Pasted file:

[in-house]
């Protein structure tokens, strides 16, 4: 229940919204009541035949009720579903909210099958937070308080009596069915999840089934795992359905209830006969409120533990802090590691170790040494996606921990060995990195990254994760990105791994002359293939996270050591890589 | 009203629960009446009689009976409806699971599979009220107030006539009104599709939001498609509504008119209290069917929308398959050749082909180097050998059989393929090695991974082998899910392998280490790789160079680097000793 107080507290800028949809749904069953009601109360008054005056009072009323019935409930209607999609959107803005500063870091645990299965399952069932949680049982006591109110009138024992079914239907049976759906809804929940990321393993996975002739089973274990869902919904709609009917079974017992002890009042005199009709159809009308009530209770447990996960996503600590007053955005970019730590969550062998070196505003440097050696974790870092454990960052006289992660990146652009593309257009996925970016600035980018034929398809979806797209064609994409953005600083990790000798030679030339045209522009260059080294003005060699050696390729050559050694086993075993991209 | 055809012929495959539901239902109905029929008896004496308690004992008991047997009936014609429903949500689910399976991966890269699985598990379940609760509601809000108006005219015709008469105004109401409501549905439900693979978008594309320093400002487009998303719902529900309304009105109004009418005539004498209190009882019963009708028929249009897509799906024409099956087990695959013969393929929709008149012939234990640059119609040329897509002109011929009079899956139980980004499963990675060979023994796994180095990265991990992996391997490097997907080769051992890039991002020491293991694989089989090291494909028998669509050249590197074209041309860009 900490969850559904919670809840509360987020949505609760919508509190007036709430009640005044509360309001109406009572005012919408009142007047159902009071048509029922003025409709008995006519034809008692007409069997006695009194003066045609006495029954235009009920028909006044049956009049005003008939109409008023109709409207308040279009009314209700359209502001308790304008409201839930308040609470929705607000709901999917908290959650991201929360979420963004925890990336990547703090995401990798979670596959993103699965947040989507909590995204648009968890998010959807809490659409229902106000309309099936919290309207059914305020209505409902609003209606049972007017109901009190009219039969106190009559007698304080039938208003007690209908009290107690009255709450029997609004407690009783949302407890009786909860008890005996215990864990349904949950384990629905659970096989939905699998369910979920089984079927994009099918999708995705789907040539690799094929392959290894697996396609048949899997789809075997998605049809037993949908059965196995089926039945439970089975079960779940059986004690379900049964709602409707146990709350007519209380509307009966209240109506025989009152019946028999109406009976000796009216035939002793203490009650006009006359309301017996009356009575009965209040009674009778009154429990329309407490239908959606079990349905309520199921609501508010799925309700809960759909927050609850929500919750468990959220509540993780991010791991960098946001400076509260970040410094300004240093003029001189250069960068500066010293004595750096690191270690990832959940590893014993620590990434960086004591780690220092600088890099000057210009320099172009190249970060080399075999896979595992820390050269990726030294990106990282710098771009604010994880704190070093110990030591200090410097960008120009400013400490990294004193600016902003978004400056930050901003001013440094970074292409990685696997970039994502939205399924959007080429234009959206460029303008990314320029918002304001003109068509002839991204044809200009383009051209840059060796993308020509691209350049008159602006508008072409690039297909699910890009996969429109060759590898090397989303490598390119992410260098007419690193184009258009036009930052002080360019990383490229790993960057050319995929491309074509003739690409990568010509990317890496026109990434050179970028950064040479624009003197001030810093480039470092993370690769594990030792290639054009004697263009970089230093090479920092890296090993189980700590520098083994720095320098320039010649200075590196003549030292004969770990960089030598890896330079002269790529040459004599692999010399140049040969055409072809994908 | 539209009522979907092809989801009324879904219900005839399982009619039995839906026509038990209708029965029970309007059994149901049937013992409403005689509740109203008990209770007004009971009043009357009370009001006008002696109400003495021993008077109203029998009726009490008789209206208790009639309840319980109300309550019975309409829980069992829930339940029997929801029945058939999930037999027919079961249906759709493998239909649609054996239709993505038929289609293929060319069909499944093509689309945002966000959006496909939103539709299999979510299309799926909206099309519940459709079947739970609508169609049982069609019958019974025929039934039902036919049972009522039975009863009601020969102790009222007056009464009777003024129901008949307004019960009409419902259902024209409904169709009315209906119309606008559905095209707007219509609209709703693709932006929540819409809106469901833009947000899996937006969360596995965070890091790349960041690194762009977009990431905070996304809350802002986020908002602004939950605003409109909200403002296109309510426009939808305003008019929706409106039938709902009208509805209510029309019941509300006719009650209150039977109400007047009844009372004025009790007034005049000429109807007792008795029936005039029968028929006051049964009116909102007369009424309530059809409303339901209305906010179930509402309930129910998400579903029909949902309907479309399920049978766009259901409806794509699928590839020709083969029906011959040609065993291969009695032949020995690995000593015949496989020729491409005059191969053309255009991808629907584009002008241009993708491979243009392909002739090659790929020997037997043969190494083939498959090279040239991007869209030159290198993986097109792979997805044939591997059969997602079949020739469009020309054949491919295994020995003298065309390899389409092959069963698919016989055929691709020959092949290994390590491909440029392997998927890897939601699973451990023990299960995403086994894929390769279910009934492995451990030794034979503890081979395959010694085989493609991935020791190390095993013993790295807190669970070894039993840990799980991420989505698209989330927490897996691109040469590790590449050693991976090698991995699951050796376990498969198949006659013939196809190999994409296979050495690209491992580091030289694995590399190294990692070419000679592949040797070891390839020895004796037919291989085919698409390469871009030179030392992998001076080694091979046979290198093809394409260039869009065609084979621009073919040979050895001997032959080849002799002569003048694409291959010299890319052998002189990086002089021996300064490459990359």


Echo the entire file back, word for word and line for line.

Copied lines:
[in-house]
């Protein structure tokens, strides 16, 4: 229940919204009541035949009720579903909210099958937070308080009596069915999840089934795992359905209830006969409120533990802090590691170790040494996606921990060995990195990254994760990105791994002359293939996270050591890589 | 009203629960009446009689009976409806699971599979009220107030006539009104599709939001498609509504008119209290069917929308398959050749082909180097050998059989393929090695991974082998899910392998280490790789160079680097000793 107080507290800028949809749904069953009601109360008054005056009072009323019935409930209607999609959107803005500063870091645990299965399952069932949680049982006591109110009138024992079914239907049976759906809804929940990321393993996975002739089973274990869902919904709609009917079974017992002890009042005199009709159809009308009530209770447990996960996503600590007053955005970019730590969550062998070196505003440097050696974790870092454990960052006289992660990146652009593309257009996925970016600035980018034929398809979806797209064609994409953005600083990790000798030679030339045209522009260059080294003005060699050696390729050559050694086993075993991209 | 055809012929495959539901239902109905029929008896004496308690004992008991047997009936014609429903949500689910399976991966890269699985598990379940609760509601809000108006005219015709008469105004109401409501549905439900693979978008594309320093400002487009998303719902529900309304009105109004009418005539004498209190009882019963009708028929249009897509799906024409099956087990695959013969393929929709008149012939234990640059119609040329897509002109011929009079899956139980980004499963990675060979023994796994180095990265991990992996391997490097997907080769051992890039991002020491293991694989089989090291494909028998669509050249590197074209041309860009 900490969850559904919670809840509360987020949505609760919508509190007036709430009640005044509360309001109406009572005012919408009142007047159902009071048509029922003025409709008995006519034809008692007409069997006695009194003066045609006495029954235009009920028909006044049956009049005003008939109409008023109709409207308040279009009314209700359209502001308790304008409201839930308040609470929705607000709901999917908290959650991201929360979420963004925890990336990547703090995401990798979670596959993103699965947040989507909590995204648009968890998010959807809490659409229902106000309309099936919290309207059914305020209505409902609003209606049972007017109901009190009219039969106190009559007698304080039938208003007690209908009290107690009255709450029997609004407690009783949302407890009786909860008890005996215990864990349904949950384990629905659970096989939905699998369910979920089984079927994009099918999708995705789907040539690799094929392959290894697996396609048949899997789809075997998605049809037993949908059965196995089926039945439970089975079960779940059986004690379900049964709602409707146990709350007519209380509307009966209240109506025989009152019946028999109406009976000796009216035939002793203490009650006009006359309301017996009356009575009965209040009674009778009154429990329309407490239908959606079990349905309520199921609501508010799925309700809960759909927050609850929500919750468990959220509540993780991010791991960098946001400076509260970040410094300004240093003029001189250069960068500066010293004595750096690191270690990832959940590893014993620590990434960086004591780690220092600088890099000057210009320099172009190249970060080399075999896979595992820390050269990726030294990106990282710098771009604010994880704190070093110990030591200090410097960008120009400013400490990294004193600016902003978004400056930050901003001013440094970074292409990685696997970039994502939205399924959007080429234009959206460029303008990314320029918002304001003109068509002839991204044809200009383009051209840059060796993308020509691209350049008159602006508008072409690039297909699910890009996969429109060759590898090397989303490598390119992410260098007419690193184009258009036009930052002080360019990383490229790993960057050319995929491309074509003739690409990568010509990317890496026109990434050179970028950064040479624009003197001030810093480039470092993370690769594990030792290639054009004697263009970089230093090479920092890296090993189980700590520098083994720095320098320039010649200075590196003549030292004969770990960089030598890896330079002269790529040459004599692999010399140049040969055409072809994908 | 539209009522979907092809989801009324879904219900005839399982009619039995839906026509038990209708029965029970309007059994149901049937013992409403005689509740109203008990209770007004009971009043009357009370009001006008002696109400003495021993008077109203029998009726009490008789209206208790009639309840319980109300309550019975309409829980069992829930339940029997929801029945058939999930037999027919079961249906759709493998239909649609054996239709993505038929289609293929060319069909499944093509689309945002966000959006496909939103539709299999979510299309799926909206099309519940459709079947739970609508169609049982069609019958019974025929039934039902036919049972009522039975009863009601020969102790009222007056009464009777003024129901008949307004019960009409419902259902024209409904169709009315209906119309606008559905095209707007219509609209709703693709932006929540819409809106469901833009947000899996937006969360596995965070890091790349960041690194762009977009990431905070996304809350802002986020908002602004939950605003409109909200403002296109309510426009939808305003008019929706409106039938709902009208509805209510029309019941509300006719009650209150039977109400007047009844009372004025009790007034005049000429109807007792008795029936005039029968028929006051049964009116909102007369009424309530059809409303339901209305906010179930509402309930129910998400579903029909949902309907479309399920049978766009259901409806794509699928590839020709083969029906011959040609065993291969009695032949020995690995000593015949496989020729491409005059191969053309255009991808629907584009002008241009993708491979243009392909002739090659790929020997037997043969190494083939498959090279040239991007869209030159290198993986097109792979997805044939591997059969997602079949020739469009020309054949491919295994020995003298065309390899389409092959069963698919016989055929691709020959092949290994390590491909440029392997998927890897939601699973451990023990299960995403086994894929390769279910009934492995451990030794034979503890081979395959010694085989493609991935020791190390095993013993790295807190669970070894039993840990799980991420989505698209989330927490897996691109040469590790590449050693991976090698991995699951050796376990498969198949006659013939196809190999994409296979050495690209491992580091030289694995590399190294990692070419000679592949040797070891390839020895004796037919291989085919698409390469871009030179030392992998001076080694091979046979290198093809394409260039869009065609084979621009073919040979050895001997032959080849002799002569003048694409291959010299890319052998002189990086002089021996300064490459990359």